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Pharm Dev Technol. 2002 May;7(2):249-55.

Anhydrous Carbopol polymer gels for the topical delivery of oxygen/water sensitive compounds.

Author information

  • 1Department of Pharmacology and Toxicology, College of Pharmacy, University of Arizona, Tucson, AZ 85721, USA. stefanp@cimalabs.com

Abstract

PURPOSE:

The purpose of this study was the development and evaluation of an anhydrous glycerin-based Carbopol gel in order to study the stability of the oxygen/water-sensitive agent epigallocatechin gallate (EGCG).

METHODS:

Various Carbopol polymers were investigated rheologically at concentrations of 0.25-1% using a Brookfield viscometer in order to evaluate their ability to form anhydrous glycerin-based formulations. The addition of Transcutol P was evaluated in order to create a gel that can be utilized for the incorporation of more lipophilic compounds. The suitability of standard neutralizers and their useful concentrations were determined to develop guidelines for formulation optimization. An accelerated stability study was performed at 50 degrees C to evaluate the degradation of EGCG in an anhydrous glycerin gel.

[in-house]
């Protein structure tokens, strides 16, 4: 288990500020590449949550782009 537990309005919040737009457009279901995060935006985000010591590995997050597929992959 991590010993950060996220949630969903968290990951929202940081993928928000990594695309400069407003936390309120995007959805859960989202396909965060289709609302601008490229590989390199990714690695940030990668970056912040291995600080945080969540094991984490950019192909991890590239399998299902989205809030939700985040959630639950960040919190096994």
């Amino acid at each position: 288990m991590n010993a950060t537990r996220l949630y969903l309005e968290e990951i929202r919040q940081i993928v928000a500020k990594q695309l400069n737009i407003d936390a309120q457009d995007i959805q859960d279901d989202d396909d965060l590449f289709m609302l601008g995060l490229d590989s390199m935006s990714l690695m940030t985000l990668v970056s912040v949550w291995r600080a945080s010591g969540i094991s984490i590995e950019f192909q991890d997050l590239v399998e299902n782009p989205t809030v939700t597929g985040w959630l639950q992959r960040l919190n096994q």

RESULTS:

It was found that Carbopol 974 is the most efficient thickener for anhydrous glycerin formulations. In contrast to aqueous gels, anhydrous gels are formed without the addition of neutralizers. The rank-order viscosity of the nonneutralized gels studied was 974 > 971 > 981 > Pemulen TR-2 approximately 980. The addition of neutralizers resulted in a further increase in gel viscosity, with a maximum being reached at a concentration of approximately 0.5% w/w. The incorporation of Transcutol P resulted in a concentration-dependent loss of gel viscosity. The stability data showed that no degradation of EGCG had occurred.

CONCLUSION:

It was shown that anhydrous glycerin-based Carbopol gels can be prepared without the need for neutralization. Such vehicles are promising for the incorporation of oxygen/water-sensitive drugs.

PMID:
12066579
[PubMed - indexed for MEDLINE]
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